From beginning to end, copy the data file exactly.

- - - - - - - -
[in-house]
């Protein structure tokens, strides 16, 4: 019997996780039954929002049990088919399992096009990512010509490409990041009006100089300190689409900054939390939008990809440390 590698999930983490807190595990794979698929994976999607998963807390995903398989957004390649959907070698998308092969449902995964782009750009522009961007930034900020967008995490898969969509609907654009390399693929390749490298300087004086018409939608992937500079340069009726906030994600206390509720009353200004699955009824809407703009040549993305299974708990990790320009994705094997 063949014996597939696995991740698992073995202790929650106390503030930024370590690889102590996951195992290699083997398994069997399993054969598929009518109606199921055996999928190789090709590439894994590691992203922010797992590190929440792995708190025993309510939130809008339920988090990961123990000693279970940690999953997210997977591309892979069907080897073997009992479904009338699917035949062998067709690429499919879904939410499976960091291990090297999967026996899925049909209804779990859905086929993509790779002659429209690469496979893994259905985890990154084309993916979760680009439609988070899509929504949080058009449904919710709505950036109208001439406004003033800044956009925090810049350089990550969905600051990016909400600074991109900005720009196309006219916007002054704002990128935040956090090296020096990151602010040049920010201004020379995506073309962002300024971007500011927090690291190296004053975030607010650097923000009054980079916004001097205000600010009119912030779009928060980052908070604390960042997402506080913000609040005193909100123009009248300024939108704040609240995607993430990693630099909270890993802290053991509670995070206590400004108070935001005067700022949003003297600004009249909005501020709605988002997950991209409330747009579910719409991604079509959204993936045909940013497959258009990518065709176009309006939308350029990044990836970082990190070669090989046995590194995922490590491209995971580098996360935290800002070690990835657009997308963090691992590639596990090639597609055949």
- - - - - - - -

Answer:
[in-house]
């Protein structure tokens, strides 16, 4: 019997996780039954929002049990088919399992096009990512010509490409990041009006100089300190689409900054939390939008990809440390 590698999930983490807190595990794979698929994976999607998963807390995903398989957004390649959907070698998308092969449902995964782009750009522009961007930034900020967008995490898969969509609907654009390399693929390749490298300087004086018409939608992937500079340069009726906030994600206390509720009353200004699955009824809407703009040549993305299974708990990790320009994705094997 063949014996597939696995991740698992073995202790929650106390503030930024370590690889102590996951195992290699083997398994069997399993054969598929009518109606199921055996999928190789090709590439894994590691992203922010797992590190929440792995708190025993309510939130809008339920988090990961123990000693279970940690999953997210997977591309892979069907080897073997009992479904009338699917035949062998067709690429499919879904939410499976960091291990090297999967026996899925049909209804779990859905086929993509790779002659429209690469496979893994259905985890990154084309993916979760680009439609988070899509929504949080058009449904919710709505950036109208001439406004003033800044956009925090810049350089990550969905600051990016909400600074991109900005720009196309006219916007002054704002990128935040956090090296020096990151602010040049920010201004020379995506073309962002300024971007500011927090690291190296004053975030607010650097923000009054980079916004001097205000600010009119912030779009928060980052908070604390960042997402506080913000609040005193909100123009009248300024939108704040609240995607993430990693630099909270890993802290053991509670995070206590400004108070935001005067700022949003003297600004009249909005501020709605988002997950991209409330747009579910719409991604079509959204993936045909940013497959258009990518065709176009309006939308350029990044990836970082990190070669090989046995590194995922490590491209995971580098996360935290800002070690990835657009997308963090691992590639596990090639597609055949």